The Thermals' success is the culmination of an 11-year musical partnership between Foster and Harris. The pair met as teenagers, playing punk basement shows and VFW halls in San Jose, California. Their rock trio, Haelah, hopped a cross-country tour with Tree Records labelmates Cerberus Shoal in the summer of '97 and ended up in Portland, Maine, with no intention of returning to California.

"The third guy eventually moved to Chicago, so Hutch and I were just playing music -- the two of us. We played shows, and we'd play with Cerberus Shoal. We had a good time, but after a while, we felt we weren't getting anywhere musically in Maine," she says, laughing.

They eventually moved back to the West Coast, choosing Portland -- despite having been there only once before . . . for a day. The choice was based largely on listening to bands on labels like Kill Rock Stars. The decision was fortuitous, because it was through one of their new friends, Kind of Like Spitting's Ben Barnett, that some demos were passed to Postal Service's Ben Gibbard and then to Sub Pop, resulting in the Thermals' album deal. At the time, the idea for the band was limited to some tracks Harris had quickly written and recorded as a break from the pair's folk-pop duo, Hutch & Kathy. In fact, the two were on tour supporting the Thermals' debut when the e-mail arrived.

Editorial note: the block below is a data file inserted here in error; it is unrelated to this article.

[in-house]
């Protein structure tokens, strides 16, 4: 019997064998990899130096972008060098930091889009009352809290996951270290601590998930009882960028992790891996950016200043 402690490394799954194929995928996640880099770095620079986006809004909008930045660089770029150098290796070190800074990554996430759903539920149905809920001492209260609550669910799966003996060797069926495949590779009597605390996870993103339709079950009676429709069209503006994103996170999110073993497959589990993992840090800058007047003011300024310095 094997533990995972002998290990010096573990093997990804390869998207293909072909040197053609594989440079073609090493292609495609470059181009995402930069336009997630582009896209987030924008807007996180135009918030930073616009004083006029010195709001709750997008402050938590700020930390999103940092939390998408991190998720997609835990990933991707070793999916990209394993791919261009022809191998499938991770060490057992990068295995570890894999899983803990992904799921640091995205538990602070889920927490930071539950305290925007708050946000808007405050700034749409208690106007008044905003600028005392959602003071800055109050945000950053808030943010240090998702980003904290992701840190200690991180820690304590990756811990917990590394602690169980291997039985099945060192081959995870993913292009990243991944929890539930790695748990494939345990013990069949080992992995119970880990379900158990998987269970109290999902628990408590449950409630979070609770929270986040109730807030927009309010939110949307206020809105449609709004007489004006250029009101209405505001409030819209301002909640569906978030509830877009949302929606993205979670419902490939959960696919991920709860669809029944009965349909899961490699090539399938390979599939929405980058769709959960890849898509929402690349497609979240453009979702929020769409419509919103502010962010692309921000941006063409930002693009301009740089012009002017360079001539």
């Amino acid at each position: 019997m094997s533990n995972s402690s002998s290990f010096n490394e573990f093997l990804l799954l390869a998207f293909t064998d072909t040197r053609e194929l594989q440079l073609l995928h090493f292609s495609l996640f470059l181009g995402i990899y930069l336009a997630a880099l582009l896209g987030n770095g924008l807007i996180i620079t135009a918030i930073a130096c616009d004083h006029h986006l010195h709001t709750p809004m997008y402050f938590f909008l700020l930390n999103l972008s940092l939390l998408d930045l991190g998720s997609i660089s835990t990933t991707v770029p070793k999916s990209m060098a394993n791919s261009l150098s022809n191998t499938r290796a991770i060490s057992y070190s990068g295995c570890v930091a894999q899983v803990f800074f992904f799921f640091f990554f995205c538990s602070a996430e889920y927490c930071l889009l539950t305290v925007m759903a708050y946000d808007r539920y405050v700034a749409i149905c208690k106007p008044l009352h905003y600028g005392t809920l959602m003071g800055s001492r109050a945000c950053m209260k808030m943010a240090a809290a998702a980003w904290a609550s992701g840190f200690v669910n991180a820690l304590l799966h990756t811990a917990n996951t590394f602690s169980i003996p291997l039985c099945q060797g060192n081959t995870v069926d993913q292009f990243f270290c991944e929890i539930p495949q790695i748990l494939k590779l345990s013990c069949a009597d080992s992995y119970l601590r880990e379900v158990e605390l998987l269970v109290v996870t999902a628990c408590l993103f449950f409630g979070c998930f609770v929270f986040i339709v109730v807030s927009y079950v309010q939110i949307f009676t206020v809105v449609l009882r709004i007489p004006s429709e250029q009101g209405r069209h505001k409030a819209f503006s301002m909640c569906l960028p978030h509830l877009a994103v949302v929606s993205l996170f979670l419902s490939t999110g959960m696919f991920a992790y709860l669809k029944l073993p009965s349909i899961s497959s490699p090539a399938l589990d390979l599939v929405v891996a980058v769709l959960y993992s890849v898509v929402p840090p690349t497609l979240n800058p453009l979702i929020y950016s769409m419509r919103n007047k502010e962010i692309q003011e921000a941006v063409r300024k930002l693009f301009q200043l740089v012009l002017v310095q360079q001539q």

"When we got home it was like, 'Let's make a band for the Thermals,'" Foster says. "We had played, like, three to four shows and signed to Sub Pop in the fall of 2002."

No sooner had they signed than they were off on tour with Hot Hot Heat and the Walkmen. Next was their first European tour, followed by a slot on the Sasquatch Music Festival. Compared to the whirlwind beginning, everything else has felt pretty gradual, according to Foster.

"We did a lot right at the beginning," she says. "But now it feels good. It keeps growing, and it's not leveling off."

Let's hope the same can be said of the Thermals' recorded output. The Body, the Blood, the Machine is a dramatic step forward, and the complacent, love-addled indie scene could sure use some bands capable of bringing white-hot rhetoric.